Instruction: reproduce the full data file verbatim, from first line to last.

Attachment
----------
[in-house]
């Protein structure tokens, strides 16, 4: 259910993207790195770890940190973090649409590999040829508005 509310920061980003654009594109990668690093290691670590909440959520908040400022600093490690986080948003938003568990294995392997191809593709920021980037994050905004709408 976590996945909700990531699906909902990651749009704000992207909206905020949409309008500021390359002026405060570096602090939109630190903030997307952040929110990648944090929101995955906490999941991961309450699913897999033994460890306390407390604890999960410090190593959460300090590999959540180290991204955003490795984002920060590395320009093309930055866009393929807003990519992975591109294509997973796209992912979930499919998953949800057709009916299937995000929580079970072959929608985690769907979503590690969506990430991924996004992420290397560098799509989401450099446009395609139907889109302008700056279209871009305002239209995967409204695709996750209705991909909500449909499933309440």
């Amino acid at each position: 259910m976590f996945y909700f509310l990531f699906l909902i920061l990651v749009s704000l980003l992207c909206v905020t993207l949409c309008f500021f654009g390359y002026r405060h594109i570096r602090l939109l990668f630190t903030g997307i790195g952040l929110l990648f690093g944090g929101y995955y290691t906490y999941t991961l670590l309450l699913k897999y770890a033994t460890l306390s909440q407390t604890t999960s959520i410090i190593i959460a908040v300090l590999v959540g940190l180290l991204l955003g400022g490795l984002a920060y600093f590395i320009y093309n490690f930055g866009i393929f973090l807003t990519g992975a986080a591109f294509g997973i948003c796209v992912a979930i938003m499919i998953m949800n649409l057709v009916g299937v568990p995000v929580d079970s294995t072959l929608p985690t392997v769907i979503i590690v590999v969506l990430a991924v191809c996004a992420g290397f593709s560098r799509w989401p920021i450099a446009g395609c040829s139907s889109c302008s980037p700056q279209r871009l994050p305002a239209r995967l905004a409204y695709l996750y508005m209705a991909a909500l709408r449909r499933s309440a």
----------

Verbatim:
[in-house]
């Protein structure tokens, strides 16, 4: 259910993207790195770890940190973090649409590999040829508005 509310920061980003654009594109990668690093290691670590909440959520908040400022600093490690986080948003938003568990294995392997191809593709920021980037994050905004709408 976590996945909700990531699906909902990651749009704000992207909206905020949409309008500021390359002026405060570096602090939109630190903030997307952040929110990648944090929101995955906490999941991961309450699913897999033994460890306390407390604890999960410090190593959460300090590999959540180290991204955003490795984002920060590395320009093309930055866009393929807003990519992975591109294509997973796209992912979930499919998953949800057709009916299937995000929580079970072959929608985690769907979503590690969506990430991924996004992420290397560098799509989401450099446009395609139907889109302008700056279209871009305002239209995967409204695709996750209705991909909500449909499933309440």
């Amino acid at each position: 259910m976590f996945y909700f509310l990531f699906l909902i920061l990651v749009s704000l980003l992207c909206v905020t993207l949409c309008f500021f654009g390359y002026r405060h594109i570096r602090l939109l990668f630190t903030g997307i790195g952040l929110l990648f690093g944090g929101y995955y290691t906490y999941t991961l670590l309450l699913k897999y770890a033994t460890l306390s909440q407390t604890t999960s959520i410090i190593i959460a908040v300090l590999v959540g940190l180290l991204l955003g400022g490795l984002a920060y600093f590395i320009y093309n490690f930055g866009i393929f973090l807003t990519g992975a986080a591109f294509g997973i948003c796209v992912a979930i938003m499919i998953m949800n649409l057709v009916g299937v568990p995000v929580d079970s294995t072959l929608p985690t392997v769907i979503i590690v590999v969506l990430a991924v191809c996004a992420g290397f593709s560098r799509w989401p920021i450099a446009g395609c040829s139907s889109c302008s980037p700056q279209r871009l994050p305002a239209r995967l905004a409204y695709l996750y508005m209705a991909a909500l709408r449909r499933s309440a």